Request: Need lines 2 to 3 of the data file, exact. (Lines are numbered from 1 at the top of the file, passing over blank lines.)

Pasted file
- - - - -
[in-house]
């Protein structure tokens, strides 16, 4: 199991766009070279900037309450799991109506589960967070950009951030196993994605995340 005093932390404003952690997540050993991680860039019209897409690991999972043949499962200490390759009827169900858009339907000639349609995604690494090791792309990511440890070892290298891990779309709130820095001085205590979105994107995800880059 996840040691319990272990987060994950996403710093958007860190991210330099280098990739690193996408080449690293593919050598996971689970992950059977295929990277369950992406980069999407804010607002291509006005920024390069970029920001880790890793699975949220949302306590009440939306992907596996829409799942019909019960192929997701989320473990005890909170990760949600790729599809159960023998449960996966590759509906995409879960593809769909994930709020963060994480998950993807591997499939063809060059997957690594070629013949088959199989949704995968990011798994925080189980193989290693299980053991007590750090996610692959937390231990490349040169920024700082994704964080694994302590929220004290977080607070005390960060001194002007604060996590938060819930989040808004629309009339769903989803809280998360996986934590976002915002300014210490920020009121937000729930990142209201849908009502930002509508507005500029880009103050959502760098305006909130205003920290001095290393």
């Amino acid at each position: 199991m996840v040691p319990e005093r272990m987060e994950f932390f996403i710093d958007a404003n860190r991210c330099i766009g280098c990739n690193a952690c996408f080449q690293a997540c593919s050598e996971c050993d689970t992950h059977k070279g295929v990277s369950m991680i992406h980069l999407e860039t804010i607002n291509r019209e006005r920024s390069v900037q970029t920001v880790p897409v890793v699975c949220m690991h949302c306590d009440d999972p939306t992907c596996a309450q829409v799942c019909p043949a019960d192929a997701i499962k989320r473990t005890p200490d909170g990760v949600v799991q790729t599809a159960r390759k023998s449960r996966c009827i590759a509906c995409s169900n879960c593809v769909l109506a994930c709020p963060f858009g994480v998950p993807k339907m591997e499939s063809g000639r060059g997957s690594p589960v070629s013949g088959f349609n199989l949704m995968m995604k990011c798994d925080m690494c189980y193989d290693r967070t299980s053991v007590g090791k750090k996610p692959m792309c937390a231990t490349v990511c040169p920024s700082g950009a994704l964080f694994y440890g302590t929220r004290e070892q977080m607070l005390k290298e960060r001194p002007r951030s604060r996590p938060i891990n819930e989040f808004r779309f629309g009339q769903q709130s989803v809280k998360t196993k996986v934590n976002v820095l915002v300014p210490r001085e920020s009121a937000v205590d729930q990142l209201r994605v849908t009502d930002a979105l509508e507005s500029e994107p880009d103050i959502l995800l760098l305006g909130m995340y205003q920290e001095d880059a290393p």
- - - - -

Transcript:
């Protein structure tokens, strides 16, 4: 199991766009070279900037309450799991109506589960967070950009951030196993994605995340 005093932390404003952690997540050993991680860039019209897409690991999972043949499962200490390759009827169900858009339907000639349609995604690494090791792309990511440890070892290298891990779309709130820095001085205590979105994107995800880059 996840040691319990272990987060994950996403710093958007860190991210330099280098990739690193996408080449690293593919050598996971689970992950059977295929990277369950992406980069999407804010607002291509006005920024390069970029920001880790890793699975949220949302306590009440939306992907596996829409799942019909019960192929997701989320473990005890909170990760949600790729599809159960023998449960996966590759509906995409879960593809769909994930709020963060994480998950993807591997499939063809060059997957690594070629013949088959199989949704995968990011798994925080189980193989290693299980053991007590750090996610692959937390231990490349040169920024700082994704964080694994302590929220004290977080607070005390960060001194002007604060996590938060819930989040808004629309009339769903989803809280998360996986934590976002915002300014210490920020009121937000729930990142209201849908009502930002509508507005500029880009103050959502760098305006909130205003920290001095290393």
């Amino acid at each position: 199991m996840v040691p319990e005093r272990m987060e994950f932390f996403i710093d958007a404003n860190r991210c330099i766009g280098c990739n690193a952690c996408f080449q690293a997540c593919s050598e996971c050993d689970t992950h059977k070279g295929v990277s369950m991680i992406h980069l999407e860039t804010i607002n291509r019209e006005r920024s390069v900037q970029t920001v880790p897409v890793v699975c949220m690991h949302c306590d009440d999972p939306t992907c596996a309450q829409v799942c019909p043949a019960d192929a997701i499962k989320r473990t005890p200490d909170g990760v949600v799991q790729t599809a159960r390759k023998s449960r996966c009827i590759a509906c995409s169900n879960c593809v769909l109506a994930c709020p963060f858009g994480v998950p993807k339907m591997e499939s063809g000639r060059g997957s690594p589960v070629s013949g088959f349609n199989l949704m995968m995604k990011c798994d925080m690494c189980y193989d290693r967070t299980s053991v007590g090791k750090k996610p692959m792309c937390a231990t490349v990511c040169p920024s700082g950009a994704l964080f694994y440890g302590t929220r004290e070892q977080m607070l005390k290298e960060r001194p002007r951030s604060r996590p938060i891990n819930e989040f808004r779309f629309g009339q769903q709130s989803v809280k998360t196993k996986v934590n976002v820095l915002v300014p210490r001085e920020s009121a937000v205590d729930q990142l209201r994605v849908t009502d930002a979105l509508e507005s500029e994107p880009d103050i959502l995800l760098l305006g909130m995340y205003q920290e001095d880059a290393p």